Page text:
Without alternative treatment, Parish would have survived only a few more hours, so the doctors took a radical step: they performed a balloon angioplasty (inflating a tiny balloon inside the constricted blood vessel), to open this major cerebral artery. “The surgery itself was life threatening, and only a handful of surgeons have done it,” says Gupta. “But it worked: the artery was opened, and blood flow was restored. We’d made it over the ‘third hump.’”

Altogether, Herman Parish spent 17 days in the intensive care unit, where he overcame a “calamity a day,” he says. Rosemary Parish devoted her waking hours to her husband. Her day started as doctors made early morning rounds, and she stayed with him until she had to go home to sleep. “Herman was receiving phenomenal care,” she says. “Dr. Gupta seemed to be there around the clock, but I was determined not to be absent. I wanted to be there for both of our sakes, holding on to my firm vision for his recovery.” Their three children gave their parents love and support throughout the ordeal.

Tricking Death and Saying Thanks

Fortunately, the worst was over. “Dr. Gupta says I won the lottery—three times in a row,” says Parish. “We beat the odds, surviving three crises—the aneurysm, the hydrocephalus, and the vasospasms—making a complete recovery.”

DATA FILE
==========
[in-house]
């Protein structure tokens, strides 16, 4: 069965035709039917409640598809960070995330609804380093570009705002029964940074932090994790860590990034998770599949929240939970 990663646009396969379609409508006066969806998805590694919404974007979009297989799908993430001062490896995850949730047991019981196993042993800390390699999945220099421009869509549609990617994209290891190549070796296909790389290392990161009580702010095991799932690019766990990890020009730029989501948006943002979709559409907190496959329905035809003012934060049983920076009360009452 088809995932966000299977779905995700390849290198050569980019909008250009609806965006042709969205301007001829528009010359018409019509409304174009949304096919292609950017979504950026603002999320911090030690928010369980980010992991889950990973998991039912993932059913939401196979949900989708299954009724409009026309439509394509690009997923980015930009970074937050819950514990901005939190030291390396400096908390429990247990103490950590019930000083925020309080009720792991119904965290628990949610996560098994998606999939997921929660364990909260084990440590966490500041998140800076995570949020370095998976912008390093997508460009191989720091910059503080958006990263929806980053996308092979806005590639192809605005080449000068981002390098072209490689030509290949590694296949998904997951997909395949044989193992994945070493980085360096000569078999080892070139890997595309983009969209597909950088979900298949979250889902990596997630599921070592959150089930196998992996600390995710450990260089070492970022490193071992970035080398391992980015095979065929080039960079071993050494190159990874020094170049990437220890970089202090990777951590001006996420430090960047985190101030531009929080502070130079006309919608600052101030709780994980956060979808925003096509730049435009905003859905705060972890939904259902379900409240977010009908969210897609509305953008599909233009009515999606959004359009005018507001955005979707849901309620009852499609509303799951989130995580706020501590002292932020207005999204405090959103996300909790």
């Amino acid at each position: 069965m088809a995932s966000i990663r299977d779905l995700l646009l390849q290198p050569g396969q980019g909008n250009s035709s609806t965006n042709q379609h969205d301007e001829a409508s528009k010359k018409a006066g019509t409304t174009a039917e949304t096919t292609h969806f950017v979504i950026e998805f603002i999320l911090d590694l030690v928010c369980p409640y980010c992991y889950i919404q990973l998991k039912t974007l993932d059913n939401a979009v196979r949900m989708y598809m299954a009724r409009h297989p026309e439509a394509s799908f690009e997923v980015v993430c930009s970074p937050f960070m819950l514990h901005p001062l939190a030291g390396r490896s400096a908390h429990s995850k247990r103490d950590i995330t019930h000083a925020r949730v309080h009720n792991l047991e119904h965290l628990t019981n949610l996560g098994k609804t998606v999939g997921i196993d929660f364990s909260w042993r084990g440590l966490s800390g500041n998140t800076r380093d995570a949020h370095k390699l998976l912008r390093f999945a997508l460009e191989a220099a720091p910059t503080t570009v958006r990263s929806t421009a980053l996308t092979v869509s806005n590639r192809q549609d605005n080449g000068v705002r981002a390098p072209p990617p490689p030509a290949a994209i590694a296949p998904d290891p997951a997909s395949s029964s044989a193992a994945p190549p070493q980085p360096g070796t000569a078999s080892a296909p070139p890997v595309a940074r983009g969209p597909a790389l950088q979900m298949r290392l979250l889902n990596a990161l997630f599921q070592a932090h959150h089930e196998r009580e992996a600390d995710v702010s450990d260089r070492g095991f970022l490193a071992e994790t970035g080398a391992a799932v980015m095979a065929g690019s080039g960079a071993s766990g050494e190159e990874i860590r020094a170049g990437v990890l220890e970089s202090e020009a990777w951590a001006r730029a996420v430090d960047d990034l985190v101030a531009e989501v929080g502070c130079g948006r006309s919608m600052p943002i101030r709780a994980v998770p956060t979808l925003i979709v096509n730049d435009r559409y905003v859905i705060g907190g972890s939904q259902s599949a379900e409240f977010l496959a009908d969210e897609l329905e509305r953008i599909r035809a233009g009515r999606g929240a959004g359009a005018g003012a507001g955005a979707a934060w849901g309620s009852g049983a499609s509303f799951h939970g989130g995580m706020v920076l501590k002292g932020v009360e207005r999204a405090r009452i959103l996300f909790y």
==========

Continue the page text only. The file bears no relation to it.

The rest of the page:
After regaining strength in a rehabilitation center, Parish returned home. He gradually returned to writing, resuming Amelia Bedelia’s adventures where he’d left off.

He completed Amelia Bedelia Cleans Up, dedicating it to Gupta and Roychowdhury, and later visited RWJ to present a signed copy of the book to each member of the large staff involved in his care. Finally, he resumed his visits to schools to talk to the children about writing and about Amelia Bedelia. “It was tough at first,” he says, “but it soon felt like easing back into a comfortable suit of clothes.”

From Parish’s first day at RWJ, he wore a bracelet identifying him as “Brody Taylor,” an alias proposed by the ICU team to protect his privacy. Almost no one at the hospital knew that a popular children’s author was in their care. “We take patient privacy very seriously,” says Gupta.

Months later, after returning home, Parish recaptioned a New Yorker cartoon and sent it to Gupta, along with a thank-you to the Stroke Center staff. In the cartoon, a bespectacled man responds to a knock at the front door, only to find “the grim reaper” waiting for him.

“Herman Parish?” responds the man, in the new caption. “Sorry. My name is Brody Taylor.”

And Death left, empty-handed.


A version of this article appeared in the Spring 2016 issue of Robert Wood Johnson Magazine.  
Illustrations: Lynne Avril